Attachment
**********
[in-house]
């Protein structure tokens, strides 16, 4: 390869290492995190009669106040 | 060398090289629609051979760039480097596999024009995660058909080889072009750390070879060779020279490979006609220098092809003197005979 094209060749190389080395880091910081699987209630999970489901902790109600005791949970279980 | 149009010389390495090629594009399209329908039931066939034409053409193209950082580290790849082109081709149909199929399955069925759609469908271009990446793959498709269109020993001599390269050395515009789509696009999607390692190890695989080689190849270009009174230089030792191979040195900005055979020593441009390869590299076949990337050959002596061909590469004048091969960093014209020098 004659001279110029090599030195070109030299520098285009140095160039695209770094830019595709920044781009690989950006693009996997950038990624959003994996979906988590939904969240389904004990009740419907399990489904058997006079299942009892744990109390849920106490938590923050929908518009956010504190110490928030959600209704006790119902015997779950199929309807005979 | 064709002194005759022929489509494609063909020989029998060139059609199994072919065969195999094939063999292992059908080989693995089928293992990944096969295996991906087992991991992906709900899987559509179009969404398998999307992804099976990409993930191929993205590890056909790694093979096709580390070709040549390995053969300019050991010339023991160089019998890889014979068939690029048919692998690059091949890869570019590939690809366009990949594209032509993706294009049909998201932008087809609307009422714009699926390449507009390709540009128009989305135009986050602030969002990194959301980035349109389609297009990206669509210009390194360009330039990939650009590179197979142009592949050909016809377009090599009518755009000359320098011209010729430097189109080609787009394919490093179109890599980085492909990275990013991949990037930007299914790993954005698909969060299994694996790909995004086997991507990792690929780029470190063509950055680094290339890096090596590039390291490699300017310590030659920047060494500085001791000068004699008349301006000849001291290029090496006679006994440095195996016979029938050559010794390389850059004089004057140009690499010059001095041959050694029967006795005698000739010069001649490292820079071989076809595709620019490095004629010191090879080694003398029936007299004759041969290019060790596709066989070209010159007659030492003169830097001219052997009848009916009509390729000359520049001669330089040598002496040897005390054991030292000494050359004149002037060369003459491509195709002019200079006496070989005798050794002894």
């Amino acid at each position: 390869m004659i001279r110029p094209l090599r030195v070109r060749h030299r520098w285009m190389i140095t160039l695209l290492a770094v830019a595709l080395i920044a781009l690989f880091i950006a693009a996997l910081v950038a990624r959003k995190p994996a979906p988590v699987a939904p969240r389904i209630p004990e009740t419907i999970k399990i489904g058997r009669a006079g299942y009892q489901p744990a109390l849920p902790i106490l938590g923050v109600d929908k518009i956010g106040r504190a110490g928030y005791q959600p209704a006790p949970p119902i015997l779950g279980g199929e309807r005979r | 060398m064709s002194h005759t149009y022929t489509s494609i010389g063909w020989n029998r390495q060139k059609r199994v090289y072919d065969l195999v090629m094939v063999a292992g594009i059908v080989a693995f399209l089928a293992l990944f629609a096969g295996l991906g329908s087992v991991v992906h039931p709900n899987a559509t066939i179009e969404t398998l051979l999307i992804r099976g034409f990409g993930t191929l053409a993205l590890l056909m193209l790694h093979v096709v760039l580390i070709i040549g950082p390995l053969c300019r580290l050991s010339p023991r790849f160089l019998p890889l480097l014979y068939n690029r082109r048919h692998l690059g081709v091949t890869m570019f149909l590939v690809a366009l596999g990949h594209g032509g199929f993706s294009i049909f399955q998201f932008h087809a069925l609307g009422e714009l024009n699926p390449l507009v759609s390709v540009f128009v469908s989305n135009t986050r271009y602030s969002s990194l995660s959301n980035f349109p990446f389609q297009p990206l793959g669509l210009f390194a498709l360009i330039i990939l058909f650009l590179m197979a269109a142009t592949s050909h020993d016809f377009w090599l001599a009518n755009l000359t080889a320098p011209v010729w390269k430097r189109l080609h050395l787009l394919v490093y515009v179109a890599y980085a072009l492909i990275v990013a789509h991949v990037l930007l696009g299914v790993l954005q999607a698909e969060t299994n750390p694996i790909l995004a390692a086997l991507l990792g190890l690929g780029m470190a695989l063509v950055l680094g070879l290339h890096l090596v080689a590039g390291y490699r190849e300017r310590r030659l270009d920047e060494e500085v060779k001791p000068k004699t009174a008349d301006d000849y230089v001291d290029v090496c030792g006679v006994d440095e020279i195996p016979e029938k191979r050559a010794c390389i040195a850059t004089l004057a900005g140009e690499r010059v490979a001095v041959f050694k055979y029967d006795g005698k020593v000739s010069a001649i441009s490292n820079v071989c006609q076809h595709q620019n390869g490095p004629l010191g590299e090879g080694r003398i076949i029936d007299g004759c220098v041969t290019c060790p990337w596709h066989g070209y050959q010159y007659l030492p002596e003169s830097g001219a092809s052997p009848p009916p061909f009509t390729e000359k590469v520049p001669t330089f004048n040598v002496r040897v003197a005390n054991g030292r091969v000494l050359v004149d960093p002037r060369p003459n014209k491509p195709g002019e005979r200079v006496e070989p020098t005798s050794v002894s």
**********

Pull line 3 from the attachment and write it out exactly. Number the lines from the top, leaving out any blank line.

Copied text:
């Amino acid at each position: 390869m004659i001279r110029p094209l090599r030195v070109r060749h030299r520098w285009m190389i140095t160039l695209l290492a770094v830019a595709l080395i920044a781009l690989f880091i950006a693009a996997l910081v950038a990624r959003k995190p994996a979906p988590v699987a939904p969240r389904i209630p004990e009740t419907i999970k399990i489904g058997r009669a006079g299942y009892q489901p744990a109390l849920p902790i106490l938590g923050v109600d929908k518009i956010g106040r504190a110490g928030y005791q959600p209704a006790p949970p119902i015997l779950g279980g199929e309807r005979r | 060398m064709s002194h005759t149009y022929t489509s494609i010389g063909w020989n029998r390495q060139k059609r199994v090289y072919d065969l195999v090629m094939v063999a292992g594009i059908v080989a693995f399209l089928a293992l990944f629609a096969g295996l991906g329908s087992v991991v992906h039931p709900n899987a559509t066939i179009e969404t398998l051979l999307i992804r099976g034409f990409g993930t191929l053409a993205l590890l056909m193209l790694h093979v096709v760039l580390i070709i040549g950082p390995l053969c300019r580290l050991s010339p023991r790849f160089l019998p890889l480097l014979y068939n690029r082109r048919h692998l690059g081709v091949t890869m570019f149909l590939v690809a366009l596999g990949h594209g032509g199929f993706s294009i049909f399955q998201f932008h087809a069925l609307g009422e714009l024009n699926p390449l507009v759609s390709v540009f128009v469908s989305n135009t986050r271009y602030s969002s990194l995660s959301n980035f349109p990446f389609q297009p990206l793959g669509l210009f390194a498709l360009i330039i990939l058909f650009l590179m197979a269109a142009t592949s050909h020993d016809f377009w090599l001599a009518n755009l000359t080889a320098p011209v010729w390269k430097r189109l080609h050395l787009l394919v490093y515009v179109a890599y980085a072009l492909i990275v990013a789509h991949v990037l930007l696009g299914v790993l954005q999607a698909e969060t299994n750390p694996i790909l995004a390692a086997l991507l990792g190890l690929g780029m470190a695989l063509v950055l680094g070879l290339h890096l090596v080689a590039g390291y490699r190849e300017r310590r030659l270009d920047e060494e500085v060779k001791p000068k004699t009174a008349d301006d000849y230089v001291d290029v090496c030792g006679v006994d440095e020279i195996p016979e029938k191979r050559a010794c390389i040195a850059t004089l004057a900005g140009e690499r010059v490979a001095v041959f050694k055979y029967d006795g005698k020593v000739s010069a001649i441009s490292n820079v071989c006609q076809h595709q620019n390869g490095p004629l010191g590299e090879g080694r003398i076949i029936d007299g004759c220098v041969t290019c060790p990337w596709h066989g070209y050959q010159y007659l030492p002596e003169s830097g001219a092809s052997p009848p009916p061909f009509t390729e000359k590469v520049p001669t330089f004048n040598v002496r040897v003197a005390n054991g030292r091969v000494l050359v004149d960093p002037r060369p003459n014209k491509p195709g002019e005979r200079v006496e070989p020098t005798s050794v002894s």